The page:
Labour lost the ward 55-38 having won it 55-36 in May 2022, a swing of 18%

    This gain for the Tories, and a defence in deep blue Sussex, are the first electoral successes for Liz Truss

    Plus this:

    Britain Elects

    Westminster voting intention:

    LAB: 41% (-1)
    CON: 35% (+1)
    LDEM: 10% (-1)
    GRN: 5% (+1)

    via @techneUK
    14 – 15 Sep, Changes with 7-8 September

    On the question of porta-potties for the London queue, I presume arrangements have been made

    You are allowed to leave the queue for calls of nature, and reclaim your place, by use of a bracelet system

  11. I may end up in hospital myself tonight. I’m pretty unwell right now. But Gosford Hospital is 1st class, having benefited from lots of $$ from being a bellweather seat.

    And before anyone casts aspersions, no I’m not playing for sympathy.

    And nath, I’m glad you’re back too.

  12. The healthcare system in all of Australia and the world has been battered by Covid. Obliviously politics of the Vic state election is happening, but I don’t think its health system is uniquely bad compared to the rest of the country.
    Just about every state election has been about healthcare ever since Covid which has mean’t Labor wins every time on that one, especially when it came to Covid where the LNP always showed little interest in protecting people.

  13. Election Maps UK

    Westminster Voting Intention:

    LAB: 40% (=)
    CON: 28% (=)
    LDM: 10% (+1)
    GRN: 6% (-1)
    RFM: 5% (+1)
    SNP: 4% (-1)

    Via @PeoplePolling
    13 Sep, Changes w/ 7 Sep

    This is the newish polling outfit who do polls for the GBNews network

    So Lab +12 here, +5 with Techne earlier .. there was a +12 on the 14th from Delta which followed a +10 from YouGov on the 12th

    At least the polls aren’t herding 🙂

  14. ‘Prince Harry now allowed to wear military uniform at Queen’s vigil’

    i newspaper

    Prince Harry had originally been told he would not be allowed to wear his uniform, but the Palace has since overturned its decision after Prince Andrew was told he could do the same as a “final mark of respect”

    Looks like KCIII is going full-on rehabilitation for Prince Andrew

    That’ll be popular ….

  15. Best wishes and good health Cat. Think of the Victorian Liberals’ election propsects with Matt Guy as LOTO if you need cheering up 🙂

  16. Ray (UK)says:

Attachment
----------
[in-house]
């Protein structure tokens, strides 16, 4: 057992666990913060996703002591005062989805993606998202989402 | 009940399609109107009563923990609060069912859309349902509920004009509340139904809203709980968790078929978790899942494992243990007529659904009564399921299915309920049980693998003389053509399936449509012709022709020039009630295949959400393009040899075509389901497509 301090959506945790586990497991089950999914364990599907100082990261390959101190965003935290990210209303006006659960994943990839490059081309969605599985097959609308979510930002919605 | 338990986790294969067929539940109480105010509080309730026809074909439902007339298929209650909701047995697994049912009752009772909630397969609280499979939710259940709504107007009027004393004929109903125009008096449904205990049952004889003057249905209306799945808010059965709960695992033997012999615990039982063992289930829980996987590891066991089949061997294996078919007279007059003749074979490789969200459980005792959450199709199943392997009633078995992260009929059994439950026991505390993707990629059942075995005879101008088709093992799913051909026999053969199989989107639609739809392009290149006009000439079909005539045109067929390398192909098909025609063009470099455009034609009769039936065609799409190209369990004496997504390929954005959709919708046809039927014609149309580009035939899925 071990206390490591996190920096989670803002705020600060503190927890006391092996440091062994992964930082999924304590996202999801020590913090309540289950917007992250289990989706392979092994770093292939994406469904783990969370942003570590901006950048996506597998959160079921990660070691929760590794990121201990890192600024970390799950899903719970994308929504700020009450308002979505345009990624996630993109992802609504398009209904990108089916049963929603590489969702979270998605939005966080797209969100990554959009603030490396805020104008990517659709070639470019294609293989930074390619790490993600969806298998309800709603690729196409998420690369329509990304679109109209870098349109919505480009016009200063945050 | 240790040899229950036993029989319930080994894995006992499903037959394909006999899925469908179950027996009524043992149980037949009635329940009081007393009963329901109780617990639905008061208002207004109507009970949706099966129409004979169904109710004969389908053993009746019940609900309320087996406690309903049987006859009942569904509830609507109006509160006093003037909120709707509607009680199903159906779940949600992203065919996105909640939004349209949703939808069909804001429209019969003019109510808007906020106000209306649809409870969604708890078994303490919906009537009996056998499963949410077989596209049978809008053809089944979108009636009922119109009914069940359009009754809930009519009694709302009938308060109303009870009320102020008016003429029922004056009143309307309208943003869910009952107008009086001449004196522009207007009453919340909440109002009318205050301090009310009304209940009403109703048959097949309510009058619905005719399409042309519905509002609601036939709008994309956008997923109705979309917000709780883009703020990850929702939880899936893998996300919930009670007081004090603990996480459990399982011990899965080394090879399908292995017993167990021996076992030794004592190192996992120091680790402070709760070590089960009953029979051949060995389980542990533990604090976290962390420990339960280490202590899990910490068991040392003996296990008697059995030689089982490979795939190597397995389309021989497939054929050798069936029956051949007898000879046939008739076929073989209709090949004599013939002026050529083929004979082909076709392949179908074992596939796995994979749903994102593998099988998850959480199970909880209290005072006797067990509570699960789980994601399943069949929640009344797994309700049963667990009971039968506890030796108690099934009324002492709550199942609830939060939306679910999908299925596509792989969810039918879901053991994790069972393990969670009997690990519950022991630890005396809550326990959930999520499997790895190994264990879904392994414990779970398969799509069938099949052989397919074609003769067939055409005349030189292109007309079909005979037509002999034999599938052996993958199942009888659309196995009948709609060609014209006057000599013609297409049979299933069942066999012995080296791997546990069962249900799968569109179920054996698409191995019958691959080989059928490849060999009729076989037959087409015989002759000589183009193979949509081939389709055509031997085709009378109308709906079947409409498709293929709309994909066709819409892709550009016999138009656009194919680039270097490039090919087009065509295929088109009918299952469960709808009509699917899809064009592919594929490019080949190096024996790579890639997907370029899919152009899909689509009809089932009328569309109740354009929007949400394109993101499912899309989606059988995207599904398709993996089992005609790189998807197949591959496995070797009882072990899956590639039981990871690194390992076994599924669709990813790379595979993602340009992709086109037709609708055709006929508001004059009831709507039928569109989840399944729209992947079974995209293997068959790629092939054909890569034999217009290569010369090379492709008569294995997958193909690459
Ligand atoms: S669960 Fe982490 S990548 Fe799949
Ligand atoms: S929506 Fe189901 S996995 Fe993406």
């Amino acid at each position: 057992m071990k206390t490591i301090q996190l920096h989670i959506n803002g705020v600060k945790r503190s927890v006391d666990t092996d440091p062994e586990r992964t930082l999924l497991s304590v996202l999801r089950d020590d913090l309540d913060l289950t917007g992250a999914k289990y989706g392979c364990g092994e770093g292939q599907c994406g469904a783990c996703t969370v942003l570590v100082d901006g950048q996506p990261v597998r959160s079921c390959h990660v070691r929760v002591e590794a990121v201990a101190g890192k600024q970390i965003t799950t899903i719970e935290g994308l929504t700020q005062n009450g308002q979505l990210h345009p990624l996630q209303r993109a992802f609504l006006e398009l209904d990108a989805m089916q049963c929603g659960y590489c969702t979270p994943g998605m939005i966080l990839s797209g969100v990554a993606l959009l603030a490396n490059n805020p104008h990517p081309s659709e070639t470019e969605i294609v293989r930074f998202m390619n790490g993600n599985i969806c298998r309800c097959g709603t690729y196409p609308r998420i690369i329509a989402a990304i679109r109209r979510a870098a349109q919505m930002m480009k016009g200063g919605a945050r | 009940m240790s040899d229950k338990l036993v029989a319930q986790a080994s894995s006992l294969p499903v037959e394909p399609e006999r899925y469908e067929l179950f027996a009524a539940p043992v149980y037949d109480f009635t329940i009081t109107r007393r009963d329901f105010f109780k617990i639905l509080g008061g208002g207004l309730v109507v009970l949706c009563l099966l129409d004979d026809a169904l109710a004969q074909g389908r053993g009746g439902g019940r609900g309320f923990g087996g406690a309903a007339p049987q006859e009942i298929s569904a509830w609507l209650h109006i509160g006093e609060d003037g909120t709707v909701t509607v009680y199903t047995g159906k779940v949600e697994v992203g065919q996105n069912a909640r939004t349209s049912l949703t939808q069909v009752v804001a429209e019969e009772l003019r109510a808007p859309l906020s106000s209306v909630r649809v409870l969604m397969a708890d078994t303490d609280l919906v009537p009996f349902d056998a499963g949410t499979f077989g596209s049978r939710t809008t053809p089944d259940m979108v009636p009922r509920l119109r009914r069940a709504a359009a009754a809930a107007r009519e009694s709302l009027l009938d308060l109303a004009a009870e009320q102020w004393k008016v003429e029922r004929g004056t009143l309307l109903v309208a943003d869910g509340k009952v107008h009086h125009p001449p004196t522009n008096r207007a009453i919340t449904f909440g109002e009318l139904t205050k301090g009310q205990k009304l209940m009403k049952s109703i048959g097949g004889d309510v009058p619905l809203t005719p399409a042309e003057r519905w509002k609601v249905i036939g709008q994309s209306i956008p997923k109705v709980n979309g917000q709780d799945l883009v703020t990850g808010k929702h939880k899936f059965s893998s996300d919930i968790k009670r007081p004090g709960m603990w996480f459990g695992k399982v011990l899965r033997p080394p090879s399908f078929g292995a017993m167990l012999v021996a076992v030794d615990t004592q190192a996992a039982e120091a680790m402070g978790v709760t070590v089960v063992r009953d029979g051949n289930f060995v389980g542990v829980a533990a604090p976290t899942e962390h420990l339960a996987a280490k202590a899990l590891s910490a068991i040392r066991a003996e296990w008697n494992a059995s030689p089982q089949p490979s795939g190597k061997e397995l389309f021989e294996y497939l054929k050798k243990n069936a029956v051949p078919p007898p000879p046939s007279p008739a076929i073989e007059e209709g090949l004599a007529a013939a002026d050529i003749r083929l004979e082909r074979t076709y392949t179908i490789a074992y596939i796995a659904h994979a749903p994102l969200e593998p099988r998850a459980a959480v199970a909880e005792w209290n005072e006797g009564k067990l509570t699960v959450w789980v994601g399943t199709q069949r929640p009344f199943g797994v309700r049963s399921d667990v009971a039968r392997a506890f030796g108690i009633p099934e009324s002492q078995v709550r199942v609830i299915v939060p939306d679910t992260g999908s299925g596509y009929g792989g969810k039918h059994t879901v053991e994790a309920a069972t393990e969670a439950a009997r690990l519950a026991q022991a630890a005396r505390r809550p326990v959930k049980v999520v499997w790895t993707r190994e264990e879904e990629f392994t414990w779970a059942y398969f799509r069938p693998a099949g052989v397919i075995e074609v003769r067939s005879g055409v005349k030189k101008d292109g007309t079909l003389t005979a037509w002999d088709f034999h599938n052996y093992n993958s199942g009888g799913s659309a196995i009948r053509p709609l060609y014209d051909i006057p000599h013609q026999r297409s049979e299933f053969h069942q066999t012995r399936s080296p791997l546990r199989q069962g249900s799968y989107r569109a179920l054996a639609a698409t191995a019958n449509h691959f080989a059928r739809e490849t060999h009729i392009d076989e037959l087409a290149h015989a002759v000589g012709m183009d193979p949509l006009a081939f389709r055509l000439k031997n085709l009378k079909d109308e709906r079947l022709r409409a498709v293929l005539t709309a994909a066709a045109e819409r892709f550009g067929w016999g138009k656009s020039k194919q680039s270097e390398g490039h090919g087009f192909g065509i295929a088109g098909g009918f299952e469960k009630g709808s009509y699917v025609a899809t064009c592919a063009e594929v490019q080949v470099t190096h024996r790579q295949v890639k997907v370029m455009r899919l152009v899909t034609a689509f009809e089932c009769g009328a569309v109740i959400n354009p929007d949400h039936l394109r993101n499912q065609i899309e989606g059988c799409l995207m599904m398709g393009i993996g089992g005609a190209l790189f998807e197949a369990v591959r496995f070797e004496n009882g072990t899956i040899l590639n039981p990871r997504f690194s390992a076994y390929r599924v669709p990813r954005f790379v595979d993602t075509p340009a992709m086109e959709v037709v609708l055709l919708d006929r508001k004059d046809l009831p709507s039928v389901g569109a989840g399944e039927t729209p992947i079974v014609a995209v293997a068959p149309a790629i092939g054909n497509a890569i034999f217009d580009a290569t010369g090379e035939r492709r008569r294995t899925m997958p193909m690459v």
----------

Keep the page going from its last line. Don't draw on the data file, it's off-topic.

Friday, September 16, 2022 at 9:55 pm
    Lest it be said I only ever report good news, Labour managed to lose a by-election in one of the safest Labour wards in Bolton (north of Manchester) last night

    The Rumworth ward is heavily Asian, and a sitting Asian Labour councillor defected to the Tories over the summer .. quite what’s going on there I’ve no idea. The Lib Dem and Green vote went down as well

    Labour lost the ward 55-38 having won it 55-36 in May 2022, a swing of 18%

    This gain for the Tories, and a defence in deep blue Sussex, are the first electoral successes for Liz Truss

    I told ya that Liz Truss will win election because of sympathy wave across UK for the Queen. Usually incumbent government will benefit from those kind of waves.
    If Liz Truss calls an election either next month or in November, the Tories will win that election.

  17. Multimillionaire Ex-Premier League footballer and A-List celebrity David Beckham is in the queue to see the Queen lying in state in Westminster Hall

    Apparently some celebs have been jumping the queue so good for him 🙂

  18. Eyup, the orderly queueing protocol us Brits are famous for is breaking down

    The Telegraph

    People continue to enter Southwark Park to queue to see the lying in state at Westminster Hall despite instructions from the Government that entry to the line has been paused until at least 4pm on Friday

    “Queue branded a complete shambles” screams a Telegraph online headline 🙂

  19. Ray:

    Come on, now, Prince Andrew’s only crime was sleeping with an underage sex trafficking victim while staying at his pedophile friend’s house. It’s not like he did anything truly awful, like marry a black person.

  20. Regarding the US polls – the fact that they only have the Democrats a few points up (3.9% on average, per Simon Katich’s comment) should be concerning. The Cook Partisan Voting Index (PVI – a measure of how a given area “tilts” politically in a neutral election) value for the 218th House of Representative seat is R+4.0. That means that in an election where the Democrats lead the Republicans nationwide by 4.0% of the vote, 217 seats will go R, 217 go D, and this seat – MI-08 – will be a coin-flip.

    Of course, if the Democrats’ nationwide vote tally is less than 4% ahead of the Republican tally…well.

Comments Page 31 of 31
1 30 31

Leave a Reply

Your email address will not be published. Required fields are marked *